The last time I tried my hand at gardening I failed spectacularly. I left my healthy plants unattended for a weekend while I was on vacation and returned home to very dead plants.
Even if you don’t know anything about gardening, this result should not be surprising. If you don’t water your plants, they die. That’s just nature.
I had a potted vegetable garden on my patio and thought it was safe to leave them unwatered for two days … in the middle of July.
In hindsight, I could have moved the pots to my back lawn so that they would have at least been hit by the sprinklers, but obviously I wasn’t flexing any brain cells when planning this out.
My husband and I took a spontaneous trip down south to explore the Wizarding World of Harry Potter at Universal Studios Hollywood, and my garden paid the price. I didn’t bring back any charms or potions that would revive my plants, and I’m no Hermione Granger. The plants were dead, and they were going to stay that way.
My failure as a plant parent dissuaded me from trying a second vegetable garden the following spring. I was still haunted by my botanical blunder, and I didn’t have the heart to invest any money into plants if I was going to kill them all in the course of a weekend.
Columnist Samie Hartley tries to be good garden Mom. She even talks to her plants: "I tell them how proud I am of them for growing bigger and greener. As long as they don’t talk back, I think I’m OK."
However, coronavirus gave me the courage to try again. If I am going to be stuck at home, why not give gardening another try? I could learn from my mistakes and at least try to have a more fruitful (literally) experience.
I will admit my first garden was ambitious. I took on too much. I attended one workshop hosted by the Napa County Master Gardeners and was filled with a false sense of confidence. Rather than starting small, I went all out. I got plant starters for tomatoes, bell peppers, cucumbers, herbs and a few other things I’d read grow well in summer. I probably had 20 plants that first year.
This time around I was going to be more conservative. Rather than trying to grow eight varieties of tomatoes, I was going to focus only on grape tomatoes. Instead of buying six bell pepper plants, I would only buy two. I would limit my herb garden to basil and chives instead of taking on rosemary, thyme, cilantro and parsley simultaneously.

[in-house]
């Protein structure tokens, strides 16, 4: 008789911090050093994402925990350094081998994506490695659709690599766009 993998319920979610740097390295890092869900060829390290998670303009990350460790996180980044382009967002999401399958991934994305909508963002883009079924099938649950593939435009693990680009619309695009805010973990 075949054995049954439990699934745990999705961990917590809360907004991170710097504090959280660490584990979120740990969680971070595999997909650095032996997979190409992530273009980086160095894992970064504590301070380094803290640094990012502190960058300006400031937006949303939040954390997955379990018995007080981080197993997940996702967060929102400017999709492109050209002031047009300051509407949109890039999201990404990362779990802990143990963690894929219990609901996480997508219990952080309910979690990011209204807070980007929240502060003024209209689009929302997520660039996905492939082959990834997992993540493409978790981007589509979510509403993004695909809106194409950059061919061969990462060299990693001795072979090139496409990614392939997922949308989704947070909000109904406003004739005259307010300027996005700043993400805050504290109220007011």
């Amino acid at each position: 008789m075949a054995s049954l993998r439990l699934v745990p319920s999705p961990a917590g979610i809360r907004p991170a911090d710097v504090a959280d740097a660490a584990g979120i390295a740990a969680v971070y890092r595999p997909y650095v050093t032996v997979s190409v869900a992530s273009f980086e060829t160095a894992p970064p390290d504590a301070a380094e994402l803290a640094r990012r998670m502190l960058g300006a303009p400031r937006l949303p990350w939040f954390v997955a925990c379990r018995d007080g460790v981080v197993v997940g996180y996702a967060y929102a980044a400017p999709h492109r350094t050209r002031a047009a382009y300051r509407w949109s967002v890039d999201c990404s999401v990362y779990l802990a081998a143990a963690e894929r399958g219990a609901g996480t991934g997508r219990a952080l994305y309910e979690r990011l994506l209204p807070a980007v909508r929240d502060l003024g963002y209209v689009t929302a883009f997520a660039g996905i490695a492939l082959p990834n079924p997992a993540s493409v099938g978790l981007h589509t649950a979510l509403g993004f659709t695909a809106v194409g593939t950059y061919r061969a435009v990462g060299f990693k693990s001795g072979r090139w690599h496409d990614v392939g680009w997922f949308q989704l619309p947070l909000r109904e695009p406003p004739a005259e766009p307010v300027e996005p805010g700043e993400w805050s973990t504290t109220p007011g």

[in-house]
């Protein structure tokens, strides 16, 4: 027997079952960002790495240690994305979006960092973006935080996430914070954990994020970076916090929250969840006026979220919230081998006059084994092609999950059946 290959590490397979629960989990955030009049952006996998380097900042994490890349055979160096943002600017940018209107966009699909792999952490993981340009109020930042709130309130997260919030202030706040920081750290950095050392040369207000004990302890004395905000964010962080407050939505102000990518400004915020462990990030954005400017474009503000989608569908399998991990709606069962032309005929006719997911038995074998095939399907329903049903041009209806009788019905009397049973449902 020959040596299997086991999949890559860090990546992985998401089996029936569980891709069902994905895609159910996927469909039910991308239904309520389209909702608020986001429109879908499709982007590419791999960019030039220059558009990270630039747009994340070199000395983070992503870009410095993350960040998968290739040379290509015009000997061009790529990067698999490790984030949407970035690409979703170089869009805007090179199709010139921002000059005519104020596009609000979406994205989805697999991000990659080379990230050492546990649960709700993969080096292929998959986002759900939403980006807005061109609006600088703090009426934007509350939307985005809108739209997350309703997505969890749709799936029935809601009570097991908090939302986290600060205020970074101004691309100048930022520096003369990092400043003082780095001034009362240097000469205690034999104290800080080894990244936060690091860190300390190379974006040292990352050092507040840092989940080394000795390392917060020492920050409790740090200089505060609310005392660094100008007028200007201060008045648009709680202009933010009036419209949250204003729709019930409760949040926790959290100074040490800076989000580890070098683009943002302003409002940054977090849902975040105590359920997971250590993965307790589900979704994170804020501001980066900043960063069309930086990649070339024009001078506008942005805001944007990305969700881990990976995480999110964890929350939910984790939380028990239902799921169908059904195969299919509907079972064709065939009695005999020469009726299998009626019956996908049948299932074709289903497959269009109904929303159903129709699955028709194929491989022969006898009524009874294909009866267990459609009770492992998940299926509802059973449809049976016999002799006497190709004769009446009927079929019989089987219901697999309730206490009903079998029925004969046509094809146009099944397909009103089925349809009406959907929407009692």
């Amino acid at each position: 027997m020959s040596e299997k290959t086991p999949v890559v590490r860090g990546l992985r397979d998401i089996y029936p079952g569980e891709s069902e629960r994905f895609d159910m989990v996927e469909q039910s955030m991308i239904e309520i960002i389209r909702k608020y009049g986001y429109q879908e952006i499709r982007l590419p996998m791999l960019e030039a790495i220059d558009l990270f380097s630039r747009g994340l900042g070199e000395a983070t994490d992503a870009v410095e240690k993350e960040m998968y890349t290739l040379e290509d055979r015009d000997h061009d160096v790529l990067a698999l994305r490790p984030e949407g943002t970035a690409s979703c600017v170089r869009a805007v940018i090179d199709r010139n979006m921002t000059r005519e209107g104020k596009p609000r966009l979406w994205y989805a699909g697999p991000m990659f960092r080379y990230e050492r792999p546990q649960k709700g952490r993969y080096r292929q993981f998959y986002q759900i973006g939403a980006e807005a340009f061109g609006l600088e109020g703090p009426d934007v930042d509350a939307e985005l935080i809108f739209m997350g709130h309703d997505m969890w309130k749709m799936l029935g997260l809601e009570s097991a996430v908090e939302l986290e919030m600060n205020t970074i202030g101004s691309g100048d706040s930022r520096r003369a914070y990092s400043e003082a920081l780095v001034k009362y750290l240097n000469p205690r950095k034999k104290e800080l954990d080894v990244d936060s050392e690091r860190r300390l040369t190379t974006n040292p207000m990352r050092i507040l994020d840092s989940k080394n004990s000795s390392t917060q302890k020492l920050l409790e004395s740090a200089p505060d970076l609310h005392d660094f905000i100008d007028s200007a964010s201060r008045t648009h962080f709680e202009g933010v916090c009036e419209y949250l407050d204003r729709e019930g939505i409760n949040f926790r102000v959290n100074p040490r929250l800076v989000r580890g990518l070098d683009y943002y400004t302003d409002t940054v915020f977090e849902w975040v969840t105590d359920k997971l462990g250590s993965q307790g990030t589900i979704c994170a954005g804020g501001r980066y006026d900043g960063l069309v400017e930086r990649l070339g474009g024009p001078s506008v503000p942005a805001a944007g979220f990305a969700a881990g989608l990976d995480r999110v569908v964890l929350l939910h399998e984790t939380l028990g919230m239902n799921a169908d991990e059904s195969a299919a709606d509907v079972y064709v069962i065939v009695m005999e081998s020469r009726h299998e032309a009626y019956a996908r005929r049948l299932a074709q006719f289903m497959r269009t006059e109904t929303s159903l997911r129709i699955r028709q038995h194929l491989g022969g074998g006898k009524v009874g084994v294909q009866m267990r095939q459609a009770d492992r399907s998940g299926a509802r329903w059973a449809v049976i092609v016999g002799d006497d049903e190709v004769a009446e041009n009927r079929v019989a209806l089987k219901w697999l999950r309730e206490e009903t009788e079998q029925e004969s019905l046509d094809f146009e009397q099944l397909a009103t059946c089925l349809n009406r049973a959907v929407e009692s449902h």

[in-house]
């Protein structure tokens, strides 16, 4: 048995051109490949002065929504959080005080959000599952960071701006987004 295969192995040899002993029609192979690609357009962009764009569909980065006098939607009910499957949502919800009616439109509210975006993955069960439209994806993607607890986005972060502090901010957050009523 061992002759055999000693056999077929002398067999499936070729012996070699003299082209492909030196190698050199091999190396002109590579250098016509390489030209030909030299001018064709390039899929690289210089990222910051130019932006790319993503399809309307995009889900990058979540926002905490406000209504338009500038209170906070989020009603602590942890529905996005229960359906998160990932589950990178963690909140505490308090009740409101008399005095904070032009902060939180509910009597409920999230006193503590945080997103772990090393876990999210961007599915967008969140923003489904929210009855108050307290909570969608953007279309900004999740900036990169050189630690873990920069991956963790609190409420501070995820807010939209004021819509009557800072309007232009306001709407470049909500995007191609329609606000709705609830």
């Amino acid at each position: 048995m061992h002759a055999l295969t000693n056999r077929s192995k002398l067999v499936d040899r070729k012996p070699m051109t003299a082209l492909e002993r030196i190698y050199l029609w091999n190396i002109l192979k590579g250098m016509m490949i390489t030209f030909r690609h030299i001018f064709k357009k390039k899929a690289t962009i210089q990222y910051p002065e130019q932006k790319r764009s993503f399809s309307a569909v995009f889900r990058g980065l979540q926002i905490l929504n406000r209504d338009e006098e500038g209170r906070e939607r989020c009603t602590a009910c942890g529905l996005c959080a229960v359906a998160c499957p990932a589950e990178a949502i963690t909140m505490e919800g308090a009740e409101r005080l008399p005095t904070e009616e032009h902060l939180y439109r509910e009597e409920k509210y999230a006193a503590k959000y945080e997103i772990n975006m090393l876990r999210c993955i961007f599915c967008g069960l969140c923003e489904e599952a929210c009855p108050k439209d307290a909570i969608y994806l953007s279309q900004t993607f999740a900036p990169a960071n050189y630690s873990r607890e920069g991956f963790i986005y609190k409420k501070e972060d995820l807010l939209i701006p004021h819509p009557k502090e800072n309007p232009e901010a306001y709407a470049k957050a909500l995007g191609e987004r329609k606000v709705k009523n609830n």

I planted my new garden at the end of March, and the results have been much better the second time around. Yes, I killed the basil. I planted it too early. It wasn’t warm enough yet, and I’m not sure where I went wrong with the jalapenos, but that’s OK. I’m learning.
Oh, and one of the cucumber plants died, but not for lack of trying.
What I do have is one, very healthy cucumber plant, a small bush of chives, two hearty bell pepper plants and three tomato plants that are exploding with grape tomatoes.
It seems like I’ve been saying goodbye a lot this year. I’ve lost friends, coworkers, teachers and mentors — all gone too soon. I try to hold pieces of them with me in my heart, but my mind is so cluttered with the nothings of daily life, that I fear I will forget, and if you’ve been with me this long, you know how I feel about forgetting.
I still have a lot to learn, but I’m proud of what I’ve accomplished. It’s nice to have something growing and thriving in my small corner of the world when it seems like everything else is on fire.
I enjoy going out in the morning and watering each plant and inspecting the leaves and hunting for pests. I talk to my plants, too. I tell them how good they’re looking and how proud I am of them. I know it’s silly, but I think it helps to offer encouragement. It certainly doesn’t hurt, anyway.
I made a salad the other day with cucumber, bell peppers and tomatoes that I grew myself. It was a small triumph, but it was a delicious victory.
It’s nice to know I can grow more than just vegetables and fruits.
Samie Hartley is the Napa Valley Register online editor. Simple & Sassy runs every other Sunday. She can be reached at firstname.lastname@example.org.
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